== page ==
What does study mean for teachers?

    I designed the following research purpose and

    research questions to address these concerns.

    2. Research purpose

    This research explored how Korean primary

    school teachers work or study voluntarily in their

    work places (primary schools) to investigate teachers

    perspectives and pursuit of their own study.

    2.1. Research questions

    The main research question to be answered is:

    What does teachers after-school time consist of?

    The following sub-questions are asked:

    1) What is the purpose or goal of each teacher

    activity during after-school time?

    2) What connections exist between studies that

    teachers consider and teachers activities during

    after-school time?

    3) Are theoretical paradigms of teacher study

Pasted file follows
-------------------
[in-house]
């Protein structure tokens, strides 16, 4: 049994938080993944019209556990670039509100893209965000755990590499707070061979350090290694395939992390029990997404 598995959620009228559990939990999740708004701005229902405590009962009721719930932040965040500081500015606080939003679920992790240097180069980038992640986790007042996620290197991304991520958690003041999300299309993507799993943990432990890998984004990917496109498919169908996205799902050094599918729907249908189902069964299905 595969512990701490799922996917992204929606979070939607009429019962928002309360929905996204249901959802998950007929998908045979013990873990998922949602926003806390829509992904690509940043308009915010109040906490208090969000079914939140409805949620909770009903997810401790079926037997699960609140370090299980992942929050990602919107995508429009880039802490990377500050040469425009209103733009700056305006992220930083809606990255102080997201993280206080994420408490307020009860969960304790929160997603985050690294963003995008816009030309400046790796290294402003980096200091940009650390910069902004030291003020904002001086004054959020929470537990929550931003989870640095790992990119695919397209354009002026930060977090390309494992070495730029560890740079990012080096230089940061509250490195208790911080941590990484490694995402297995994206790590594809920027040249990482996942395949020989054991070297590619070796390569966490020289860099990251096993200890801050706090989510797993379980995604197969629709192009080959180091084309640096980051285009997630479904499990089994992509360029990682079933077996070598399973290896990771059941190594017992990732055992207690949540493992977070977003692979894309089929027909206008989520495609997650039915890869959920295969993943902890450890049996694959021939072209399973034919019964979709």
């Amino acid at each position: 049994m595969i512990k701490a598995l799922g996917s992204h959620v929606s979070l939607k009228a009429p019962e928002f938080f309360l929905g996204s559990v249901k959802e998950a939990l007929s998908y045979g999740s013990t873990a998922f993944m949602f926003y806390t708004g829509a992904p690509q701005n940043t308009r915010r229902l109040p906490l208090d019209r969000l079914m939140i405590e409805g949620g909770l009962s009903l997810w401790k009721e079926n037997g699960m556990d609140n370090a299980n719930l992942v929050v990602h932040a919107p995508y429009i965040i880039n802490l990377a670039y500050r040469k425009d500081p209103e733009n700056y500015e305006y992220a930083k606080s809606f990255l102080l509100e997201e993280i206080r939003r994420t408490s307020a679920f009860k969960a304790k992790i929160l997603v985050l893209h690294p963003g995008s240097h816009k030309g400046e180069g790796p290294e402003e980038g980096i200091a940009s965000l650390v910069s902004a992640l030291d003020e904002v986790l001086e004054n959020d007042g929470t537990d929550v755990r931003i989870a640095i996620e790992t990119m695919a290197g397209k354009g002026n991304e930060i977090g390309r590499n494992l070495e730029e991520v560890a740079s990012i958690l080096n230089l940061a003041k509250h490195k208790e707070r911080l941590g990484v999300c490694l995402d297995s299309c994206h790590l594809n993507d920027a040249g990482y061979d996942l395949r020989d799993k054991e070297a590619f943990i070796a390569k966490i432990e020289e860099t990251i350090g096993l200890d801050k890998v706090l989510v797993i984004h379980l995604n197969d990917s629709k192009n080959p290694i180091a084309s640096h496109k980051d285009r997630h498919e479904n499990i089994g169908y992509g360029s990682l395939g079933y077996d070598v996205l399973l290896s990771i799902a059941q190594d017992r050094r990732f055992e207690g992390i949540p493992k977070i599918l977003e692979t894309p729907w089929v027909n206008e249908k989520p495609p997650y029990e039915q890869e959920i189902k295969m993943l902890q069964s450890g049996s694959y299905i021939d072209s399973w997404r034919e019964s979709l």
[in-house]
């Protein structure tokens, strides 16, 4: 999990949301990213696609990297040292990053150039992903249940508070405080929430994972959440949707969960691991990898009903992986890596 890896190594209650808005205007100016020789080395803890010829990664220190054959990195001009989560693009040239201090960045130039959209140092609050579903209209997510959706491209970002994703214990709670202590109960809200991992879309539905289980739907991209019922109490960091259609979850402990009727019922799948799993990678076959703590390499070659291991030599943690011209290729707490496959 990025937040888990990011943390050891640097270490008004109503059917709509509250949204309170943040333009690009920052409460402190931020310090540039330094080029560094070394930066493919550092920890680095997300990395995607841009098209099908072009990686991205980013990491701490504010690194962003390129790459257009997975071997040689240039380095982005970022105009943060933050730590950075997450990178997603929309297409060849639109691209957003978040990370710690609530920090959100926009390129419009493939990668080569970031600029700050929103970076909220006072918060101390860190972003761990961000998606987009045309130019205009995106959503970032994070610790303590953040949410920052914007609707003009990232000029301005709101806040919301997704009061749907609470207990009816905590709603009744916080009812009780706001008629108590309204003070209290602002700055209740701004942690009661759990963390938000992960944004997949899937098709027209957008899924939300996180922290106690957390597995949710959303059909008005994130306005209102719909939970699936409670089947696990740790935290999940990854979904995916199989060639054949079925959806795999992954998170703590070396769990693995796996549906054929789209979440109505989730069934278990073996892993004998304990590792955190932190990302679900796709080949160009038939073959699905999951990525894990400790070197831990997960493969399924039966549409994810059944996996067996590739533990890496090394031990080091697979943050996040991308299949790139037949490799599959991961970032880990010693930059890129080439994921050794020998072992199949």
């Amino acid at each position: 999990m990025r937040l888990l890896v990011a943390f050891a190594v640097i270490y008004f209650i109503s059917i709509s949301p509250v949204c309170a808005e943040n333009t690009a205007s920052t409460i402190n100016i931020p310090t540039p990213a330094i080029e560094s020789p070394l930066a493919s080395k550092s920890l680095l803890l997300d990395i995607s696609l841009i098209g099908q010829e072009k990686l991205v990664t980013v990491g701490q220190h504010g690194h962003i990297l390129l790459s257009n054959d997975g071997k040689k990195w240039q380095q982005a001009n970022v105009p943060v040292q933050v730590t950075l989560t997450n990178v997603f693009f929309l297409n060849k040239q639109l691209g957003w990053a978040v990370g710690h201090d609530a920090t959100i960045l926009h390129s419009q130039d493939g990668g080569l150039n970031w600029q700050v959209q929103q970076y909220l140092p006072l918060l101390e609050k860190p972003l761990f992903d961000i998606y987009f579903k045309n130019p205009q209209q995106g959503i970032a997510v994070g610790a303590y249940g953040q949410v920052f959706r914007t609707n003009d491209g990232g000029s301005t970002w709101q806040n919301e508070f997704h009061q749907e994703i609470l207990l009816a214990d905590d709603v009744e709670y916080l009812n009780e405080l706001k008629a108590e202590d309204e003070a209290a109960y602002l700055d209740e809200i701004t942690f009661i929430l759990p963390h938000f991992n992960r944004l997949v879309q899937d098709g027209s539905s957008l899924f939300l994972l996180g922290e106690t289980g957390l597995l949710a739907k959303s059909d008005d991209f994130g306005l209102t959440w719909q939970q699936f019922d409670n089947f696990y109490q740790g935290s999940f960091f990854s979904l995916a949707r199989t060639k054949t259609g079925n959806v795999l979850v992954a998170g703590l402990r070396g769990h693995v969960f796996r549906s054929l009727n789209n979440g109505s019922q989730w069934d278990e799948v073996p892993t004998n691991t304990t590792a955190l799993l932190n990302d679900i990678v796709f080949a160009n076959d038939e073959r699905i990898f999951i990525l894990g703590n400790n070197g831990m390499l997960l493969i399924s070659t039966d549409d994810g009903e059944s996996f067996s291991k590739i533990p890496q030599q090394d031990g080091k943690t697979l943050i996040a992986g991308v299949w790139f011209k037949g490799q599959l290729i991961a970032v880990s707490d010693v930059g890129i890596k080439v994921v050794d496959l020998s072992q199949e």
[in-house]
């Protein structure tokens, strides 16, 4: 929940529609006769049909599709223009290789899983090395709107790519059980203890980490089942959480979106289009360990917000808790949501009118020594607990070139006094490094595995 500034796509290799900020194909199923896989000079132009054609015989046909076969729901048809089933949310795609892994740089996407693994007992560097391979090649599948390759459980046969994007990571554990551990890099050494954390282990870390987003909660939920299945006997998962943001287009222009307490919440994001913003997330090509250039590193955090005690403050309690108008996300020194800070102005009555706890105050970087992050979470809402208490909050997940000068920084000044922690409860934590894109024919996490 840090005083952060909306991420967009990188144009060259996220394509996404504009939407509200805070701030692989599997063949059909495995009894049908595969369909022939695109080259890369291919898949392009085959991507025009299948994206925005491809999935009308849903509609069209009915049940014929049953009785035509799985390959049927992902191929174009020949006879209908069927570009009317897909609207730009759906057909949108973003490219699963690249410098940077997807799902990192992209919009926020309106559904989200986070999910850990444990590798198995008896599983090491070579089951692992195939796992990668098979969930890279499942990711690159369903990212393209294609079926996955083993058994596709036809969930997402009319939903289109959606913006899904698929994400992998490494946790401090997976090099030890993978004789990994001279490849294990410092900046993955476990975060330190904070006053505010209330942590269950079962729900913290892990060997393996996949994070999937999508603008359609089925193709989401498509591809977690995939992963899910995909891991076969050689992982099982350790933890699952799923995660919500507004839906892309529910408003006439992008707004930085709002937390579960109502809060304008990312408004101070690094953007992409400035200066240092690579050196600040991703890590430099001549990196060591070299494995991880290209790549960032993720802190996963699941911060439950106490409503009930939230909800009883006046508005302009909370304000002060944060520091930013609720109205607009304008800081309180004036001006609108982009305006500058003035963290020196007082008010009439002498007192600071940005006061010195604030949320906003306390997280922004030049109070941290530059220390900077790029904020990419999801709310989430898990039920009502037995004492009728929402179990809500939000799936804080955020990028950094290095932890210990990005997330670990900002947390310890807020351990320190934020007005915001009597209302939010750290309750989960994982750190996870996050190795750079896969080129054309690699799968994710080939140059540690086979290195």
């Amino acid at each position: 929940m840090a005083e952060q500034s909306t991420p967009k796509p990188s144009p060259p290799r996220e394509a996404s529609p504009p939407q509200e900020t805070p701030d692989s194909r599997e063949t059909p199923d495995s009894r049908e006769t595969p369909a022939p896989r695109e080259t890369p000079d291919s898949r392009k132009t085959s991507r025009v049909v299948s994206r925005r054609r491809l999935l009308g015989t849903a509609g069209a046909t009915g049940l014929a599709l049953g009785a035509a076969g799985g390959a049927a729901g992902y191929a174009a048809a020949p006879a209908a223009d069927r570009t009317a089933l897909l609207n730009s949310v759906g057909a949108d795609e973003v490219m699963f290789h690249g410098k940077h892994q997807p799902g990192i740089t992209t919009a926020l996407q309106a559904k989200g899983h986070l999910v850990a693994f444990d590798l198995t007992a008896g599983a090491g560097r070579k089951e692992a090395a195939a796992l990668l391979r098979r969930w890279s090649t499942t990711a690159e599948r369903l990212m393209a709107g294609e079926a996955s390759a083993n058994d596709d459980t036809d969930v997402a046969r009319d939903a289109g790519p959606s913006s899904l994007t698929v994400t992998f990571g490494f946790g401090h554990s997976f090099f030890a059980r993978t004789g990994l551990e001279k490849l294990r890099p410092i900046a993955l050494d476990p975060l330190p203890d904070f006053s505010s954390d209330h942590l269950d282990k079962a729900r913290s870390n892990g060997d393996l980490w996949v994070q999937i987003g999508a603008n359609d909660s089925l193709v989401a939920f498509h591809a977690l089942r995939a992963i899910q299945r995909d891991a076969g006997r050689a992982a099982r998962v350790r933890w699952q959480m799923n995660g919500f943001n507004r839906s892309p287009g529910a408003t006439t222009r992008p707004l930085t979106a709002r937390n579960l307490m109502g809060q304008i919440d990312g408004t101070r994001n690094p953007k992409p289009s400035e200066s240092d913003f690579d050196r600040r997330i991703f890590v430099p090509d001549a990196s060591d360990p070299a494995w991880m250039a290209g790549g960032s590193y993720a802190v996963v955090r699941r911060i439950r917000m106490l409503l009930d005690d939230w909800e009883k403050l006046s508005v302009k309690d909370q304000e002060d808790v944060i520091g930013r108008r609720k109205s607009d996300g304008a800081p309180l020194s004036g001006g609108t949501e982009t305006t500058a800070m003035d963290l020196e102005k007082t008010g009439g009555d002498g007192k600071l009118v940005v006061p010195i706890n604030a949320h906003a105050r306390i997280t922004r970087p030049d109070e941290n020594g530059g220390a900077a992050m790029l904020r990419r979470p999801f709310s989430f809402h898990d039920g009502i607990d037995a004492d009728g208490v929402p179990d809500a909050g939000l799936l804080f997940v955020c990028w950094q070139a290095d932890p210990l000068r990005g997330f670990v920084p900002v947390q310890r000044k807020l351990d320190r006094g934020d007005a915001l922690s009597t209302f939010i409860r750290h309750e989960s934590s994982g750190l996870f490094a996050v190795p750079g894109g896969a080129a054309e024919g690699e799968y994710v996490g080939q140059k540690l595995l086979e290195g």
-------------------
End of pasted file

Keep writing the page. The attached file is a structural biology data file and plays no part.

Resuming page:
different from or similar to reality?

    Korean primary school teachers normally have

    about two hours of after-school time after their

    students leave and before their quitting time. I

    conducted research of teachers study during this

    time because it can be spent relatively flexibly; it is

    not governed by a fixed schedule.

    3. Research methodology

    3.1. Research design

    The research field was a primary school

    comprising 25 classes in Seoul, South Korea. The

    researchs focus participant was a 30-year-old female

    International Journal for Cross-Disciplinary Subjects in Education (IJCDSE), Volume 7, Issue 4, December 2016

    Copyright 2016, Infonomics Society 2938

  • teacher, Jeong, who was certificated as a Korean

    public primary school teacher in 2011. She was one